For anyone trying to follow in your footsteps, what do you think is the most important quality for a musician to have?
Personally, I find one or two things to be most important. To never live in your past and rest on your laurels so much that you can't see ahead. They say not to stare in the rear-view mirror as you're not going that way. As proud as I am of some achievements, releases, videos, and shows, I believe deeply that the next release will improve. Someone once said that satisfaction is the death of desire, and I always took that statement to heart.
It is hard to balance being proud of what you've done and not dwelling upon it so much that you don't move forward. Instead of complaining about things not working, keep at it till they work out. And the biggest piece of advice is to listen to your heart because a critic's opinion means nothing in the big picture. Taking constructive criticism is one thing, but many people are so busy trashing the works of others they fail to see they have achieved nothing of substance while focusing on bringing others down. Most people crumble to that need to be accepted by a critic, and they don't see when you are criticized harshly in certain ways. It is almost always done by someone doing less than you, never more than you. Stay true to your heart; that is the best advice for anyone from any walk. I once heard an amazing piece of advice that went like this on dealing with how other's opinions of your heartfelt work should be taken: A young artist is exhibiting his work for the first time, and a well-known critic is in attendance.
The critic asks the young man: “Would you like to hear my opinion of your work?”
“Yes,” says the young man.
“It’s worthless,” the critic says.
“I know” the artist replies, “but let’s hear it anyway.”
Your next album, “Me and My Demons,” is slated for release in the fall. What was your favorite part of bringing the vision for this album to life, and are there any songs you’re especially excited to share with your fans?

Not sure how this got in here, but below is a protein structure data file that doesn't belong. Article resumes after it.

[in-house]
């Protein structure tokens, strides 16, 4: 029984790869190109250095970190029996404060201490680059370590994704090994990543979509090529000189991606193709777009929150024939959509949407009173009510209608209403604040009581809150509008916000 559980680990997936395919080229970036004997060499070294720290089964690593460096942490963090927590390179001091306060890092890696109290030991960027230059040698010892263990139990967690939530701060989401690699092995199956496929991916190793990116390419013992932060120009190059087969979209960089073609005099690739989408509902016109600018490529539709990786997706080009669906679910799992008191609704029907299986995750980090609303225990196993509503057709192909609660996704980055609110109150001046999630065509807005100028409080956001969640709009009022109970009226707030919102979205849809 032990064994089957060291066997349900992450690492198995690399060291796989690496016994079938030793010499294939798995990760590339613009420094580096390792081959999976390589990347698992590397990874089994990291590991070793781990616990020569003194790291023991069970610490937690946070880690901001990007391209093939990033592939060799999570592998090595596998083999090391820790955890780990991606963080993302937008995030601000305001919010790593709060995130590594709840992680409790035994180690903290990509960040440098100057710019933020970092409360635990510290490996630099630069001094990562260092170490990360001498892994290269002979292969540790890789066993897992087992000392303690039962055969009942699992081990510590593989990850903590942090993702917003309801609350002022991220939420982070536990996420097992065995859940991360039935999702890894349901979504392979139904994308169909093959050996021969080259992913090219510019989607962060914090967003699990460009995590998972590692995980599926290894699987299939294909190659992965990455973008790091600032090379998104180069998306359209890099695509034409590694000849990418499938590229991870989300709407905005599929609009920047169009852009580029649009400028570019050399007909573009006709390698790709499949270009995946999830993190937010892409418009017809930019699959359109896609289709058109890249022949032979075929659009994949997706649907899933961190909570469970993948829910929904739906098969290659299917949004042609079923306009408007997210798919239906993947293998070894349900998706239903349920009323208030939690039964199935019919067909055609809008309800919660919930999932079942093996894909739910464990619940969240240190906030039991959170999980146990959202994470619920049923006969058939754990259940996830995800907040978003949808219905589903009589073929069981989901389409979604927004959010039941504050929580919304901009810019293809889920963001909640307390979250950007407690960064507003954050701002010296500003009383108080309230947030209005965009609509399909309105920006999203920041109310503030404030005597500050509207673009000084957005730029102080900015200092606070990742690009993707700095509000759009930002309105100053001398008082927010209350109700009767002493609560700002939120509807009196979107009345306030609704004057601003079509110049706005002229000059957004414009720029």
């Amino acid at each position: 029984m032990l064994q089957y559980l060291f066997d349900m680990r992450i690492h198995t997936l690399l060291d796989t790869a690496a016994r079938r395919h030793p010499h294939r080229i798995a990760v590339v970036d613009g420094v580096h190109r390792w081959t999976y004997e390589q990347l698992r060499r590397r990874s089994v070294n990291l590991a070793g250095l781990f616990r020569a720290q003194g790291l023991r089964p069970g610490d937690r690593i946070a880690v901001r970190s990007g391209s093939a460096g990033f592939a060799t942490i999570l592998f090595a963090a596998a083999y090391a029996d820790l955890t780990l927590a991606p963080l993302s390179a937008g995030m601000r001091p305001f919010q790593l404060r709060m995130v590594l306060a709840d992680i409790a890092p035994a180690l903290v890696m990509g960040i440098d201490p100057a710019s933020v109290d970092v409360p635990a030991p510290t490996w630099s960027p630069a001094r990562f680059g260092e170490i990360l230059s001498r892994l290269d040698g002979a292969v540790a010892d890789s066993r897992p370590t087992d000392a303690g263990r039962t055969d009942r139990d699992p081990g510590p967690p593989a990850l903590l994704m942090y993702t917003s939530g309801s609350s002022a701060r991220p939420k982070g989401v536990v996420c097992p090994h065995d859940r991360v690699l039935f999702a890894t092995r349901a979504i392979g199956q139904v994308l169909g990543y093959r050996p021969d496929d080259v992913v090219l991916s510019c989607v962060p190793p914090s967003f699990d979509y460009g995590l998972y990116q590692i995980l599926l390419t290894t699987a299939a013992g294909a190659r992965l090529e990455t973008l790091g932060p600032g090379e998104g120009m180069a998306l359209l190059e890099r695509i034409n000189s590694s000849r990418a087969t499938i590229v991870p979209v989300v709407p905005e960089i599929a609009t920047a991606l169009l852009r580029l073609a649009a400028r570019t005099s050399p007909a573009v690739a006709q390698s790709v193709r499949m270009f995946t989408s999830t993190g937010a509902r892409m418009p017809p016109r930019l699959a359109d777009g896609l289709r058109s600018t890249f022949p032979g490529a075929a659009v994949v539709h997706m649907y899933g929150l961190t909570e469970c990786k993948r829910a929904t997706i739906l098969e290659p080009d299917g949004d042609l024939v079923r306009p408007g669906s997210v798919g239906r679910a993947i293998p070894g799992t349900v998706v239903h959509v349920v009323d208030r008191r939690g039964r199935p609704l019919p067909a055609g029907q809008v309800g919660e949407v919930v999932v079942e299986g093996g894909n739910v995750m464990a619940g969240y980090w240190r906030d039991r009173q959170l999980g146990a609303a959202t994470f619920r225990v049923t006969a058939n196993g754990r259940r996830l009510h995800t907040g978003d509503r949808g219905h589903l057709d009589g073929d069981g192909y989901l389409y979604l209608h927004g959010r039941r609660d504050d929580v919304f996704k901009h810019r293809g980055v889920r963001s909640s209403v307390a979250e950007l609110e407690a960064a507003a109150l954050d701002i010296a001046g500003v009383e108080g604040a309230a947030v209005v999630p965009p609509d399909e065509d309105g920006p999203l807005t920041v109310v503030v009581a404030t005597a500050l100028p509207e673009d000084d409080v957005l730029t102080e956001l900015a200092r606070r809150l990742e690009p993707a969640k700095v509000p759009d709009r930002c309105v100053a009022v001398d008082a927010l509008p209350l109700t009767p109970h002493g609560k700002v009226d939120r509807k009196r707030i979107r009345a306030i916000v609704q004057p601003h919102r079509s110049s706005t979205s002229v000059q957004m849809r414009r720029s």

Each release is very personal and will always be a snapshot in time that describes what I was doing, thinking, feeling, and going through. It is very autobiographical. This release has been therapeutic in so many ways. I tried a different approach with the songs, writing them as close to entering the studio as possible. In contrast, many of my other songs had been written sometime earlier and changed or edited several times, but these songs were as fresh as possible when they were recorded. I had considered the working title "Winging It" as the songs seemed to be flowing, but ultimately, I decided on "Me and My Demons" as it dealt closer to the material itself and things I was going through—a look inside a person's mental struggles and how they handle them. I think a HUGE amount of credit in the creation process goes to Michael "Duds" McDonald on lead guitar, who takes the songs as I present them and brings them to a whole new level with his fills, leads, and incredible solos. The initial idea of being a solo artist felt like a journey I would take alone, but on the last 3 albums, he has been a musical brother to me in making these songs come to life. I cannot say enough good about his style, his effortless cool in playing some of the most melodic and complex things, his personality, and how easy he has been to collaborate with. Joe Loftus and Jay Preston have been the producers of all my albums and deserve a massive amount of credit. Joe has been on double duty as the bassist, so it is understood that without these massive components in my life, these albums would sound a lot different. I am extremely grateful for their friendships and amazing work ethic. As far as any particular song I want to share with fans, it is like choosing a favorite child. I love them all. Each song fits into the story or concept as a brick that builds the whole thing.
What’s next for Jay Luke? Do you have anything you want to say to your fans?
After some more promotion of this single, the next thing is to prepare for the promotion of the full-length album. This year alone, I will have close to 50 performances, so it is an ongoing thing to keep myself out there to new audiences. Some other big news is that at the time we are discussing this, I hit a monumental landmark musically where my catalogue has now reached over 300,000 streams on Spotify. So, to the fans that have made such a thing possible, I may not make that million dollars I spoke of earlier, but things like that make me feel like the richest man in the world. Knowing the songs that I wrote have connected with that number of people near and far is a feeling that you cannot ever forget. It is indescribable and unbelievable to me. To the fans, I THANK YOU sincerely from the bottom of my heart! I hope you like this new single, and I hope you'll love the new album.